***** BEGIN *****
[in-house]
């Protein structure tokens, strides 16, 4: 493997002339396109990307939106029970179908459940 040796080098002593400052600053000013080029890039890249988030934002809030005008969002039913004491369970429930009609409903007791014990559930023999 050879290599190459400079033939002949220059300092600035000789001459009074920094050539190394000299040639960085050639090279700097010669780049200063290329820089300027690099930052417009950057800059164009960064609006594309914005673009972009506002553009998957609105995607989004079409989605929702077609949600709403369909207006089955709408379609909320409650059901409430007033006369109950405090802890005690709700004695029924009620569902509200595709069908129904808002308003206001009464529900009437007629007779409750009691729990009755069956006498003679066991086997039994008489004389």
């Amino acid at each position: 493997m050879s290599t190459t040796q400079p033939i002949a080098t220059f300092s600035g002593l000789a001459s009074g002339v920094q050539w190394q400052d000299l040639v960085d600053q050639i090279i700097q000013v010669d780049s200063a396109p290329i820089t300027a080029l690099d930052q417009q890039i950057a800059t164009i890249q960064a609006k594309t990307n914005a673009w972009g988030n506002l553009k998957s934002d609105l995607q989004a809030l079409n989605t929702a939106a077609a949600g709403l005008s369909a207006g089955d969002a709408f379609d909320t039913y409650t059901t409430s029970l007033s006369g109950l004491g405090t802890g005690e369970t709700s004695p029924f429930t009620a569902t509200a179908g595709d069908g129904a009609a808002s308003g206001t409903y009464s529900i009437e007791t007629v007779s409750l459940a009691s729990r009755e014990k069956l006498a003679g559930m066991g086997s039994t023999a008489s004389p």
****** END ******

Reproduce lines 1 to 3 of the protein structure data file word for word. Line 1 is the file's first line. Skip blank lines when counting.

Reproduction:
[in-house]
């Protein structure tokens, strides 16, 4: 493997002339396109990307939106029970179908459940 040796080098002593400052600053000013080029890039890249988030934002809030005008969002039913004491369970429930009609409903007791014990559930023999 050879290599190459400079033939002949220059300092600035000789001459009074920094050539190394000299040639960085050639090279700097010669780049200063290329820089300027690099930052417009950057800059164009960064609006594309914005673009972009506002553009998957609105995607989004079409989605929702077609949600709403369909207006089955709408379609909320409650059901409430007033006369109950405090802890005690709700004695029924009620569902509200595709069908129904808002308003206001009464529900009437007629007779409750009691729990009755069956006498003679066991086997039994008489004389």
């Amino acid at each position: 493997m050879s290599t190459t040796q400079p033939i002949a080098t220059f300092s600035g002593l000789a001459s009074g002339v920094q050539w190394q400052d000299l040639v960085d600053q050639i090279i700097q000013v010669d780049s200063a396109p290329i820089t300027a080029l690099d930052q417009q890039i950057a800059t164009i890249q960064a609006k594309t990307n914005a673009w972009g988030n506002l553009k998957s934002d609105l995607q989004a809030l079409n989605t929702a939106a077609a949600g709403l005008s369909a207006g089955d969002a709408f379609d909320t039913y409650t059901t409430s029970l007033s006369g109950l004491g405090t802890g005690e369970t709700s004695p029924f429930t009620a569902t509200a179908g595709d069908g129904a009609a808002s308003g206001t409903y009464s529900i009437e007791t007629v007779s409750l459940a009691s729990r009755e014990k069956l006498a003679g559930m066991g086997s039994t023999a008489s004389p």